Skip to content

Teaching Strategies to Accommodate the Learning Styles of Diverse Students

Educators know that every student has their own unique identity. This includes not only their outward behavior and personality, but implicit traits as well, such as the ways they absorb information: their learning styles. Just like any personality trait, learning styles are influenced by cultural background and can vary greatly in classrooms with students from different cultures.

By practicing teaching strategies that cater to a multitude of learning styles, educators create a curriculum that is more inclusive for all students, as well as a chance for students to explore and cultivate additional learning styles. Emporia State University's Master of Science in Curriculum & Instruction – Instructional Coach/Teacher Leader PreK-12 online program offers preparation for you to develop, design and apply a contemporary strategy and curriculum that is inclusive for all students.

Active Learning

One-minute papers, one-sentence summaries, role-playing, debate

Active learning can take a variety of forms. One of those is a shorter, quick-hitting approach to certain topics that target individual academic skills, such as a one-minute writing prompt. The idea, as teacher trainer Jade Blue wrote in a 2018 blog post for Cambridge University Press, is to create shorter, more digestible learning exercises that don't require "longer periods of focused study," which can be difficult for some learning styles. Other active learning activities, such as role-playing or a debate, can also be a strong opportunity for social-emotional learning (SEL), helping students develop interpersonal skills and habits to complement their academics.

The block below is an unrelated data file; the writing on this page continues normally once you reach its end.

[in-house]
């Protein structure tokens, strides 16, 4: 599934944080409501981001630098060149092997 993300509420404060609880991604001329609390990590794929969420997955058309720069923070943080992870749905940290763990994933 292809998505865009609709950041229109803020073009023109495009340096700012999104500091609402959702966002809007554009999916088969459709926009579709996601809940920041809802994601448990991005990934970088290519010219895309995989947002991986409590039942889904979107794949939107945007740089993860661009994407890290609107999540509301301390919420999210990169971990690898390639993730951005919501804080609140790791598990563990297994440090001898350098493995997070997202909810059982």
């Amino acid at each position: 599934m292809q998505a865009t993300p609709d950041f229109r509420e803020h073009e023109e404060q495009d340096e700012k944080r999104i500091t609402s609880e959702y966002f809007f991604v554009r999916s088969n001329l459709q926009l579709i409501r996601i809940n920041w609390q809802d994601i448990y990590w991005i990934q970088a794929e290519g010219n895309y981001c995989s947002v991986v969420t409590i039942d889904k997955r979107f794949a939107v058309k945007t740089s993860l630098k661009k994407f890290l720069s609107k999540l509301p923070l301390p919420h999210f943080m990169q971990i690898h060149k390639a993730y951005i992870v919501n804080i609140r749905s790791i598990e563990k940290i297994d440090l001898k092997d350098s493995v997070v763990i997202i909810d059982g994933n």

Small-Group Work

Project-based group assignments, group discussions

As a post from Lumen Learning highlights, one of the primary ways that cultural differences can arise among students is on the topic of identity, "the sense of self or of 'who you are.'" American culture tends to uphold the idea of an independent and unique self, while many other cultures possess a sense of a more "interdependent self." One good example of this difference is competitive versus cooperative activities. Some students prefer the ability to separate themselves and stand out from the crowd, while others might prefer a group activity where people work together to achieve the same goal. Breaking up students into smaller groups for assignments or discussions allows for more cooperation. Smaller groups can also be a chance for teachers to speak with and accommodate the needs of students more directly if necessary.

Learning Stations

Inclusion of quiet areas

Like active learning, it's possible to break up the monotony of a long continuous lesson using learning stations. The principles of small-group work apply to learning stations. The idea is to break up students at separate tables or "stations" and have them rotate through a variety of learning activities for shorter periods of time.